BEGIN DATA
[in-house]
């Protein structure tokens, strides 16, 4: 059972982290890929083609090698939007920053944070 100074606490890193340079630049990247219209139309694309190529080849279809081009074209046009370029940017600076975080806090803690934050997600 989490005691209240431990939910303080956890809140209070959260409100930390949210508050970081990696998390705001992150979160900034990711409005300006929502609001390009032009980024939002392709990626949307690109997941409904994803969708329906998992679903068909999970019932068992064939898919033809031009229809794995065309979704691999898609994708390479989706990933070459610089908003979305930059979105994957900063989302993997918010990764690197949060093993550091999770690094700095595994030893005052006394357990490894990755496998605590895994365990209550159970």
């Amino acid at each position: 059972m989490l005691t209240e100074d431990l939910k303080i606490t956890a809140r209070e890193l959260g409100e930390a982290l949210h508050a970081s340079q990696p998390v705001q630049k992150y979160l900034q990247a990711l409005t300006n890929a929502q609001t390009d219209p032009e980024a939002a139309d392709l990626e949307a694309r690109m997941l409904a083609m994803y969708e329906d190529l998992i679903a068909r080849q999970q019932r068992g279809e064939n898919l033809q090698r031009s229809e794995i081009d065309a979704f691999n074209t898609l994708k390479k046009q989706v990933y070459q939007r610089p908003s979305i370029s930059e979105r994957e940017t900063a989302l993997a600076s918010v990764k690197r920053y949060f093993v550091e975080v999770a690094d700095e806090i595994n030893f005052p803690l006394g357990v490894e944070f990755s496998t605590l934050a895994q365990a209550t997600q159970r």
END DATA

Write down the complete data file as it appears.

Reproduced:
[in-house]
């Protein structure tokens, strides 16, 4: 059972982290890929083609090698939007920053944070 100074606490890193340079630049990247219209139309694309190529080849279809081009074209046009370029940017600076975080806090803690934050997600 989490005691209240431990939910303080956890809140209070959260409100930390949210508050970081990696998390705001992150979160900034990711409005300006929502609001390009032009980024939002392709990626949307690109997941409904994803969708329906998992679903068909999970019932068992064939898919033809031009229809794995065309979704691999898609994708390479989706990933070459610089908003979305930059979105994957900063989302993997918010990764690197949060093993550091999770690094700095595994030893005052006394357990490894990755496998605590895994365990209550159970």
């Amino acid at each position: 059972m989490l005691t209240e100074d431990l939910k303080i606490t956890a809140r209070e890193l959260g409100e930390a982290l949210h508050a970081s340079q990696p998390v705001q630049k992150y979160l900034q990247a990711l409005t300006n890929a929502q609001t390009d219209p032009e980024a939002a139309d392709l990626e949307a694309r690109m997941l409904a083609m994803y969708e329906d190529l998992i679903a068909r080849q999970q019932r068992g279809e064939n898919l033809q090698r031009s229809e794995i081009d065309a979704f691999n074209t898609l994708k390479k046009q989706v990933y070459q939007r610089p908003s979305i370029s930059e979105r994957e940017t900063a989302l993997a600076s918010v990764k690197r920053y949060f093993v550091e975080v999770a690094d700095e806090i595994n030893f005052p803690l006394g357990v490894e944070f990755s496998t605590l934050a895994q365990a209550t997600q159970r």